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Paul Tomaszewski is a science & tech writer as well as a programmer and entrepreneur. He is the founder and editor-in-chief of CosmoBC. He has a degree in computer science from John Abbott College, a bachelor's degree in technology from the Memorial University of Newfoundland, and completed some business and economics classes at Concordia University in Montreal. In his spare time he is an amateur astronomer and enjoys reading or watching science-fiction. You can follow him on LinkedIn and Twitter.

30 Comments

  • P. M.

    It’s amazing to think that you can get in to outer space only using 1Gb ram, on earth that cannot process the most basic programmes

    • Paul Tomaszewski

      Actually it’s 1 MB of RAM not 1 GB, which is 1024 times less. 😛 If you get rid of all the fancy graphics and have only a text-based user interface, then you can easily fit with only 1 MB, even for large tasks such as running a space shuttle. In fact, I’ve written many programs that only use a few KB of RAM, which is a small fraction of the 1 MB the space shuttle has. (I am studying computer science in college.)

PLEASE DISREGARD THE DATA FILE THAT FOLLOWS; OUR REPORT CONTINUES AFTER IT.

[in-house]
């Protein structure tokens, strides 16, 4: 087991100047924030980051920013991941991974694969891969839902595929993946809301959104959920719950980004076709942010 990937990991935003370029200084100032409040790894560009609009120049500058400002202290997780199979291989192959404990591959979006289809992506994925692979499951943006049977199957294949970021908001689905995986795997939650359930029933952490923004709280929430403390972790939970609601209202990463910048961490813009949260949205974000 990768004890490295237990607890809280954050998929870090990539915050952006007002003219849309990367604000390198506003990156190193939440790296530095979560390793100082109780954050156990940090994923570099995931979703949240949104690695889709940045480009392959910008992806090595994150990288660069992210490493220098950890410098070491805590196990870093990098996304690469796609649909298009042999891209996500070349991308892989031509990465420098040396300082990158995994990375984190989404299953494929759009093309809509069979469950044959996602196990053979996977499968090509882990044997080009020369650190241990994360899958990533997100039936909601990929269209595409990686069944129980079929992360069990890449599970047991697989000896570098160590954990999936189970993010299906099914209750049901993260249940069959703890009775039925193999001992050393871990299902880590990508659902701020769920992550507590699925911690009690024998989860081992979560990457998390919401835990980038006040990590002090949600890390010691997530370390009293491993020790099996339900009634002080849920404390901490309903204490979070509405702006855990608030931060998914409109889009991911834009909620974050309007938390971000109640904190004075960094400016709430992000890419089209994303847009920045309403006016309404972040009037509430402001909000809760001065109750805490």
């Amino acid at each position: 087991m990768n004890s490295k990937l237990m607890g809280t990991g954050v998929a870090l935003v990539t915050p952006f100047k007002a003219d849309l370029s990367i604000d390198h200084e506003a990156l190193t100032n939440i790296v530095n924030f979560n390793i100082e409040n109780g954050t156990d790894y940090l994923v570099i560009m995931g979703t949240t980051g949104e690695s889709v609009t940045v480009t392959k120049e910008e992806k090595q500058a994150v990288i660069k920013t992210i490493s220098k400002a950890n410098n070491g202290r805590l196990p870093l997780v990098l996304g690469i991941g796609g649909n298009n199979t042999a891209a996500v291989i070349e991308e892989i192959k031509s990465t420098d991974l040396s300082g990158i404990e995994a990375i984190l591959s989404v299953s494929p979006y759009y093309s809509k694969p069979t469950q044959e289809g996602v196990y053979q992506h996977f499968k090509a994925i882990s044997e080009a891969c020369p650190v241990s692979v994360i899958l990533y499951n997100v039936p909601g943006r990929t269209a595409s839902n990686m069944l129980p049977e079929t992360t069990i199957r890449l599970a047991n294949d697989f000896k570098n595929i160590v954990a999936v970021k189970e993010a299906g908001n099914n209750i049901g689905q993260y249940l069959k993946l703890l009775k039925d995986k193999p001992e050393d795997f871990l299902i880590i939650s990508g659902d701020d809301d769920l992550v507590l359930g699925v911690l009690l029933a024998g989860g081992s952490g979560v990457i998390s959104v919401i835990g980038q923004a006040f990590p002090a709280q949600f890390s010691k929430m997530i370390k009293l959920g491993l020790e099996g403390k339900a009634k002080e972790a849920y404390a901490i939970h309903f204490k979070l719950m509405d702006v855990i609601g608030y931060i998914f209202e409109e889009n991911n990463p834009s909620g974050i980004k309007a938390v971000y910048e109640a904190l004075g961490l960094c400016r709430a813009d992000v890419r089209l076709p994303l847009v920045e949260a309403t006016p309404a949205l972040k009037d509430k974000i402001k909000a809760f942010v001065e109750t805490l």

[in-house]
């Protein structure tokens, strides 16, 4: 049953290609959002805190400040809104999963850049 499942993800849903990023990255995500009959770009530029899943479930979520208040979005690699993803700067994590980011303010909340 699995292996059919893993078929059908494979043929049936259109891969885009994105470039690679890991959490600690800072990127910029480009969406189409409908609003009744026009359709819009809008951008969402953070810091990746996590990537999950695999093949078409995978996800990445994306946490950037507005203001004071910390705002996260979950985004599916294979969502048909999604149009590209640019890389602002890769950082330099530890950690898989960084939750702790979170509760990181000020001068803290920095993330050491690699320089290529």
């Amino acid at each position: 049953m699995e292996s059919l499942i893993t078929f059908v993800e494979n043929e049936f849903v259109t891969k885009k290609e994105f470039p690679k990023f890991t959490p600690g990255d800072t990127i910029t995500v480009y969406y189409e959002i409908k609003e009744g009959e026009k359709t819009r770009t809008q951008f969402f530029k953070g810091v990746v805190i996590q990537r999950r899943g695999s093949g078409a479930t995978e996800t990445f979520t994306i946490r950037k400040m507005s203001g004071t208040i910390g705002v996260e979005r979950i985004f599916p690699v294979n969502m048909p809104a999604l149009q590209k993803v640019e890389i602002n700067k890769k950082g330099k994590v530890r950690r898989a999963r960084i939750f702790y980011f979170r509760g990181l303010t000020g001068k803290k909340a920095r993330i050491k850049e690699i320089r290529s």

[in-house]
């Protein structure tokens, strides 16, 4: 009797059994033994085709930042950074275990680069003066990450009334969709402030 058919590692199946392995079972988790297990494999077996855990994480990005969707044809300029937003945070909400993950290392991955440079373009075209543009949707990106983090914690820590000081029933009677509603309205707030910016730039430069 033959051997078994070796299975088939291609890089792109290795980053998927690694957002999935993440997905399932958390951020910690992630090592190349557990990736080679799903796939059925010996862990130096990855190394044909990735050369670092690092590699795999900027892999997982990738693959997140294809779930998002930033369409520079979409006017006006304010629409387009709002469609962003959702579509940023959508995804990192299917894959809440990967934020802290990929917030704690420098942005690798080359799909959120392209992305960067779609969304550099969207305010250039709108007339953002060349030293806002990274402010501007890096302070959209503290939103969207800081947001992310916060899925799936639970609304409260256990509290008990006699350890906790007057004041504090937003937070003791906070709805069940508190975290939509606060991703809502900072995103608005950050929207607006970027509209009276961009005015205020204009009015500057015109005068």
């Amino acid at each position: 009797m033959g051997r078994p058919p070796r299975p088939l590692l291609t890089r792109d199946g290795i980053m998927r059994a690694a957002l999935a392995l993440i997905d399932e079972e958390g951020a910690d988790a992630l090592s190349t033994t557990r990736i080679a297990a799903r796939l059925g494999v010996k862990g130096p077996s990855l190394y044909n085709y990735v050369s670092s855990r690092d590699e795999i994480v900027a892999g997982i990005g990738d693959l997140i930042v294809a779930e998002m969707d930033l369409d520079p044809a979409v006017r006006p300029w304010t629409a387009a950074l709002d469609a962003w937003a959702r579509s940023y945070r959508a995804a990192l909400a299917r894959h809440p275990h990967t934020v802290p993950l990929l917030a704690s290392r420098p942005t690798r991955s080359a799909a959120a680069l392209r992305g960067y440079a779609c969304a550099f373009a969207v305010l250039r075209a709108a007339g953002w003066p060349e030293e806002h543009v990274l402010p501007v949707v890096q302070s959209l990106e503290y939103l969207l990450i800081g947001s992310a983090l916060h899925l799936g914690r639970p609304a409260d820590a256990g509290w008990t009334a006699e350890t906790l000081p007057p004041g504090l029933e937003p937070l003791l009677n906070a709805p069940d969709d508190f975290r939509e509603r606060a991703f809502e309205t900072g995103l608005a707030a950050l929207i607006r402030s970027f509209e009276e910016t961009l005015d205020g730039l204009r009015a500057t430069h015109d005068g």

• Jessie

    Wow I’ve learned a lot from this post. It’s just so amazing that a 1 megabyte RAM could turn the world’s technology into its current state now. This is just so priceless.

  • Luke

    Well it uses that it needs.

    Get rid of fancy graphics, and applications and see what power you need ? Not much…

    Hollywood and Video Games and Design Applications – that where all the cpu development is needed.

    And we dont even need so much more power to what we are offered.

    More power – less code optimization.

    Not so much better graphics today requires gazillions of CPU and memory more….

  • Patricia Donovan

    My Dad worked on the Apollo Program…he told me that the lunar landing was handled by 4K worth of memory!!!!
    Binary ruled!

  • Vacatures Online

    You gotta be kidding. How is is possible that some kind of space shuttle goes into space with just 1 megabyte ram? Why do i need 4GB ram?

  • C. C.

    How is this even possible? I undertand the effects of outerspace and radiation on circuitry, but that is amazing. I wonder if there are applications being used that will eventually translate to everyday use which we are not aware of yet…hmmm.

  • Christian

    Guessing your site gets a lots of visitors since the design is professional. Who’s your designer is? Feel free to email me.

  • Bob